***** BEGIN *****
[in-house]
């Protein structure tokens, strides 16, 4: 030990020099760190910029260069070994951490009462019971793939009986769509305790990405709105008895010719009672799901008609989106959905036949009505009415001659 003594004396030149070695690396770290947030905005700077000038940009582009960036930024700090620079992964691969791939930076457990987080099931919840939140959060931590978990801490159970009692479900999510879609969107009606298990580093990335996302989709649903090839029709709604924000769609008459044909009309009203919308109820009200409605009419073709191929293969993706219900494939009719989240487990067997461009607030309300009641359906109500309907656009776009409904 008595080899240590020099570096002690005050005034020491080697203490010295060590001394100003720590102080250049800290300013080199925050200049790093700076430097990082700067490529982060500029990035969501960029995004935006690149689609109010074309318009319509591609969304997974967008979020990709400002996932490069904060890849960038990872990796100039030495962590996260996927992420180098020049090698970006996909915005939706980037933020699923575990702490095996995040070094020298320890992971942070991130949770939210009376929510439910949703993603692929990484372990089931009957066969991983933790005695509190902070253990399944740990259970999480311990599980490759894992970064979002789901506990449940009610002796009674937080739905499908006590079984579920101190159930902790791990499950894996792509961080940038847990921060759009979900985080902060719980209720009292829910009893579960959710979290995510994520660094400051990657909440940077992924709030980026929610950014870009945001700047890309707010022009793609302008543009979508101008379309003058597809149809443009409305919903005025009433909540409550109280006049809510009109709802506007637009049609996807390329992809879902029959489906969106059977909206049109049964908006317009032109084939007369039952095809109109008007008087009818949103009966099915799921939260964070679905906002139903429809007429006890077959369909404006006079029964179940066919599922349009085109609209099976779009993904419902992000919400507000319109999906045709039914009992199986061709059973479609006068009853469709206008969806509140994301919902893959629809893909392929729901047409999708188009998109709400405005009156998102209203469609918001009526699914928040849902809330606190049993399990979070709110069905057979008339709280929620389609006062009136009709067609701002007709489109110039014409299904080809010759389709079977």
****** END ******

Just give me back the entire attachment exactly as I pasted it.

[in-house]
């Protein structure tokens, strides 16, 4: 030990020099760190910029260069070994951490009462019971793939009986769509305790990405709105008895010719009672799901008609989106959905036949009505009415001659 003594004396030149070695690396770290947030905005700077000038940009582009960036930024700090620079992964691969791939930076457990987080099931919840939140959060931590978990801490159970009692479900999510879609969107009606298990580093990335996302989709649903090839029709709604924000769609008459044909009309009203919308109820009200409605009419073709191929293969993706219900494939009719989240487990067997461009607030309300009641359906109500309907656009776009409904 008595080899240590020099570096002690005050005034020491080697203490010295060590001394100003720590102080250049800290300013080199925050200049790093700076430097990082700067490529982060500029990035969501960029995004935006690149689609109010074309318009319509591609969304997974967008979020990709400002996932490069904060890849960038990872990796100039030495962590996260996927992420180098020049090698970006996909915005939706980037933020699923575990702490095996995040070094020298320890992971942070991130949770939210009376929510439910949703993603692929990484372990089931009957066969991983933790005695509190902070253990399944740990259970999480311990599980490759894992970064979002789901506990449940009610002796009674937080739905499908006590079984579920101190159930902790791990499950894996792509961080940038847990921060759009979900985080902060719980209720009292829910009893579960959710979290995510994520660094400051990657909440940077992924709030980026929610950014870009945001700047890309707010022009793609302008543009979508101008379309003058597809149809443009409305919903005025009433909540409550109280006049809510009109709802506007637009049609996807390329992809879902029959489906969106059977909206049109049964908006317009032109084939007369039952095809109109008007008087009818949103009966099915799921939260964070679905906002139903429809007429006890077959369909404006006079029964179940066919599922349009085109609209099976779009993904419902992000919400507000319109999906045709039914009992199986061709059973479609006068009853469709206008969806509140994301919902893959629809893909392929729901047409999708188009998109709400405005009156998102209203469609918001009526699914928040849902809330606190049993399990979070709110069905057979008339709280929620389609006062009136009709067609701002007709489109110039014409299904080809010759389709079977």